Great to meet you, too. The collaborative inquiry is the brainchild of Jo Walther in UGA College of Engineering. We'll keep you posted on our outcomes. Thanks so much for your interest in our project.

    Suzanne

  • Icon for: Janice Jackson

    Janice Jackson

    Facilitator
    March 25, 2017 | 11:44 p.m.

    Susanne, can you send me the Zoom description again.  I think my email address was incorrect.

    When I think about the faculty side, what do you anticipate doing for faculty who don't teach the diversity course?  How will changes be made in the culture of the institutions?  As you know sensitivity to diversity should be a responsibility of all faculty and the admin side of the institution.  That is not a simple change where it is not already happening.

  • Icon for: Suzanne Barbour

    Suzanne Barbour

    Presenter
    March 27, 2017 | 12:14 p.m.

    Janice: Thanks for your comments. I appreciate your concerns regarding institutional commitment to diversity. We are hoping to start by changing institutional culture at our five institutions, based on data we collect in the INCLUDES project. I anticipate that there will be gains from those changes (increased recruitment/ retention of diverse  undergraduate and graduate students; increased research productivity of diverse graduate students; increased research productivity of faculty; increased number of federal grants/ contracts) that will be attractive to other institutions. We will collect and disseminate those data, in hopes that we can use them to convince other institutions to apply our strategies. I realize this is a "long game", but changes in institutional culture typically do not come quickly.

  • Icon for: Suzanne Barbour

    Suzanne Barbour

    Presenter
    March 27, 2017 | 12:10 p.m.

    Janice: I'm pasting content of the document we shared during facilitator training: 

     

    INCLUDES – Collaborative Inquiry planning Collaborative inquiry

    The focus of collaborative inquiry is to generate transferable insights from the systematic engagement with, and shared sense-making of, own experience. In this investigation, this means that students will participate as co-researchers and draw on their own experiences to generate transferable insights about individual, institutional, or cultural features of underrepresentation and formulate specific recommendations on the basis of these insights.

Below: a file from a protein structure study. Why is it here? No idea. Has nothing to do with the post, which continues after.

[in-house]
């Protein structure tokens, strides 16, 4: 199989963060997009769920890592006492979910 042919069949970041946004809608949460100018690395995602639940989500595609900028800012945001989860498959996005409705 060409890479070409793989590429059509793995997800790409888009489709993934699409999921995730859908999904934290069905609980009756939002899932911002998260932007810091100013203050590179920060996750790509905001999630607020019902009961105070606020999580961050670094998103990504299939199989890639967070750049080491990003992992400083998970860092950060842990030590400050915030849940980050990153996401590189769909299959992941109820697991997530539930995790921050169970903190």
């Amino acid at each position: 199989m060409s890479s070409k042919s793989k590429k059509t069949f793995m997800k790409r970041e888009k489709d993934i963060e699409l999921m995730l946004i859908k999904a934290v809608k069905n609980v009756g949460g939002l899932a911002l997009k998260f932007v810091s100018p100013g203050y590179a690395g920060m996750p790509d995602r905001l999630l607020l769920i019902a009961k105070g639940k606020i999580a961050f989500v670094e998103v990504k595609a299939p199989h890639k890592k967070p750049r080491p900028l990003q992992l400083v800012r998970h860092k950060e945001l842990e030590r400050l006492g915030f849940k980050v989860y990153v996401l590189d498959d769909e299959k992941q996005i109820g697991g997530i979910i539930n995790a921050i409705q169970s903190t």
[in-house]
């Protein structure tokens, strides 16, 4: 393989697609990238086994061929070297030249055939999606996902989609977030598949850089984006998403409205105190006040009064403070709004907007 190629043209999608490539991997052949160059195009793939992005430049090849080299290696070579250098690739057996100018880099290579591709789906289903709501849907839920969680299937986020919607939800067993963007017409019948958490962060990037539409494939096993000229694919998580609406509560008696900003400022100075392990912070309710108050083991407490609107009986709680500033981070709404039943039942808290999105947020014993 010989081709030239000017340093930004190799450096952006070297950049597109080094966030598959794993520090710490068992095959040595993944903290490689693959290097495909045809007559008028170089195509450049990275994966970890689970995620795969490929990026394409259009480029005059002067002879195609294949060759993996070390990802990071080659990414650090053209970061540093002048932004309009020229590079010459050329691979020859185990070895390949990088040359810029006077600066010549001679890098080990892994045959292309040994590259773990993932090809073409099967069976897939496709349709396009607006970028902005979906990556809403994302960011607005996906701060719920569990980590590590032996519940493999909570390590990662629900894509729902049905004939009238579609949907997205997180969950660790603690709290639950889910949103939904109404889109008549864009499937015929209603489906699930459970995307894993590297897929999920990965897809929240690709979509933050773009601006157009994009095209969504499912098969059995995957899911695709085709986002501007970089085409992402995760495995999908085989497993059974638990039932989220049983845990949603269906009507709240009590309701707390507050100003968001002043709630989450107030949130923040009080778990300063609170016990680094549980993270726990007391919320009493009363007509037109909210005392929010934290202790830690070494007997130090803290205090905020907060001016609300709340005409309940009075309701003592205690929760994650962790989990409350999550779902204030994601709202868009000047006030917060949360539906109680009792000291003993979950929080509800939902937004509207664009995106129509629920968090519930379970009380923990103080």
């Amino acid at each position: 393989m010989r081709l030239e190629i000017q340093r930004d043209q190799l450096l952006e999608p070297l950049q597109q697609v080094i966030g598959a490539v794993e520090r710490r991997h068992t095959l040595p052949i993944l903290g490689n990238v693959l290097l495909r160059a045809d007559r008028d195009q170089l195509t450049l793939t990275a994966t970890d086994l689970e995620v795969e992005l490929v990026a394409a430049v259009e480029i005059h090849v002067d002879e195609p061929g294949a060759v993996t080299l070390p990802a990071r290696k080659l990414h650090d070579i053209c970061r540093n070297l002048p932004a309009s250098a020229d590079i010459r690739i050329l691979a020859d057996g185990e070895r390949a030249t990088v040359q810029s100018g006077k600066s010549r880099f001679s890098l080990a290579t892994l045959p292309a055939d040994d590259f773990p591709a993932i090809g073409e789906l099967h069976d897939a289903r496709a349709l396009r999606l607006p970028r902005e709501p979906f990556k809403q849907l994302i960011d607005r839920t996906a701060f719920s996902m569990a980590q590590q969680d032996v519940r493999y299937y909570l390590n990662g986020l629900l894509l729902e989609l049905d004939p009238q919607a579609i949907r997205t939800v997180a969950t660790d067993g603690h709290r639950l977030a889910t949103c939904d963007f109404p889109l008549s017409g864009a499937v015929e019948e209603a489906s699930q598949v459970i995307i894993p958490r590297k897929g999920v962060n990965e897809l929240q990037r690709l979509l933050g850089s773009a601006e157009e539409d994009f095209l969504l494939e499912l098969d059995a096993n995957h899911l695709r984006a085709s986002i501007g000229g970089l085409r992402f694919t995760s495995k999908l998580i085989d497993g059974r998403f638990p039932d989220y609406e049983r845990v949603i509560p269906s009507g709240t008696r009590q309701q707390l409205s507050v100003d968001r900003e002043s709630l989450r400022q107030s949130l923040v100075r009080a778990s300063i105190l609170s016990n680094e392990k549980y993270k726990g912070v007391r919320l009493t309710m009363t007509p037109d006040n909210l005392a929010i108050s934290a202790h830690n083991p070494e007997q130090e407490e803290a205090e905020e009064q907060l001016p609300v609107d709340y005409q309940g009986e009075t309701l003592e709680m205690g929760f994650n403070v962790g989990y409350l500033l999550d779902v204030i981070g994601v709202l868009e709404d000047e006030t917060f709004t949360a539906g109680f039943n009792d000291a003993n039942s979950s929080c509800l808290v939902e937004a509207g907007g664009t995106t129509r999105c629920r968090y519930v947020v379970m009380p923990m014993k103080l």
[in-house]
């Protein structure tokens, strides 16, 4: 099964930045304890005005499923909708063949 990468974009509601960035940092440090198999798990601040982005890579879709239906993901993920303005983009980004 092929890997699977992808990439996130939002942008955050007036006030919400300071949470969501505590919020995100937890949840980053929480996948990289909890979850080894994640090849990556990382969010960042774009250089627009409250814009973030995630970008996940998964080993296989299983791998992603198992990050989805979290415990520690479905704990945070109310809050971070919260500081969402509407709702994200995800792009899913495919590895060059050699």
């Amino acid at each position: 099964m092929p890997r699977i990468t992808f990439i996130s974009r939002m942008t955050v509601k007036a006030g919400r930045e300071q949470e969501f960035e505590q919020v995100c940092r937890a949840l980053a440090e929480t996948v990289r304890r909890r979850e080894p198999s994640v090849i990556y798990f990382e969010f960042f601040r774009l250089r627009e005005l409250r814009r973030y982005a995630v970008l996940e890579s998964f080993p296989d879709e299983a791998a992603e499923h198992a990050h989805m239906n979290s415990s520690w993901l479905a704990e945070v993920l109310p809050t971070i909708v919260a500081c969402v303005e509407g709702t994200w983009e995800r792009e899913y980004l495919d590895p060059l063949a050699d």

In a collaborative inquiry, the participants define the group's process in terms of the specific focus of the inquiry, shared methods, and desired outcomes.

    Collaborative inquiry comprises repeated cycles of reflection and action on lived experiences (i.e., observe, reflect, make-sense/plan, act).

    Encountering and engaging with relevant theory or prior work relevant to the inquiry focus serves to (i) prompt and sharpen observations of own experience and, (ii) locate transferable insights within the broader discourse of a relevant research/practice community.

    Participants Student participants

    Students should have an inquisitive, critical, and reflective attitude towards their own learning and development. An emerging interest in issues of underrepresentation is desirable to motivate participation in the shared inquiry. Participants require well developed general writing and communication skills not limited to their technical domain. A collaborative inquiry requires participants to closely work with others in an environment characterized by trust, openness, and mutual support - participants should demonstrate a level of commitment to these ideals.

    Facilitator / guide

    Facilitating the collaborative inquiry groups focuses on supporting the students' process. The facilitator ideally guides students to formulate their own inquiry question and articulate their shared process of recording individual experiences, documenting shared sense-making, and articulating critical insight.

    The facilitator role does not necessarily require deep methodological or content expertise and could constitute a significant learning and development opportunity for the facilitator. Individuals in this role should embody the following skills and qualities:

    • Experience in facilitating groups and collaborative structures
    • Interest in educational inquiry and issues of underrepresentation
    • Experience in reflective and academic writing, preferably in collaborative modes
    • Experience in facilitating and structuring student reflections (eliciting accounts of experience, asking divergent questions, fostering critical questioning and insight, attention to process, and focus on articulating transferable insights).

    More specifically, facilitating a collaborative inquiry group comprises the following tasks:

    • Convening the group and creating the basis for self-organization and independent inquiry
    • Providing an overview of the INCLUDES project context and goal and giving an introduction to the principles, methods, and outcomes of a collaborative inquiry (CI How-to guide prepared by PI Walther)
    • Introducing theory and prior research around underrepresentation through reading discussions (Reading plans or workshops prepared by PIs Walther / Birkes/White)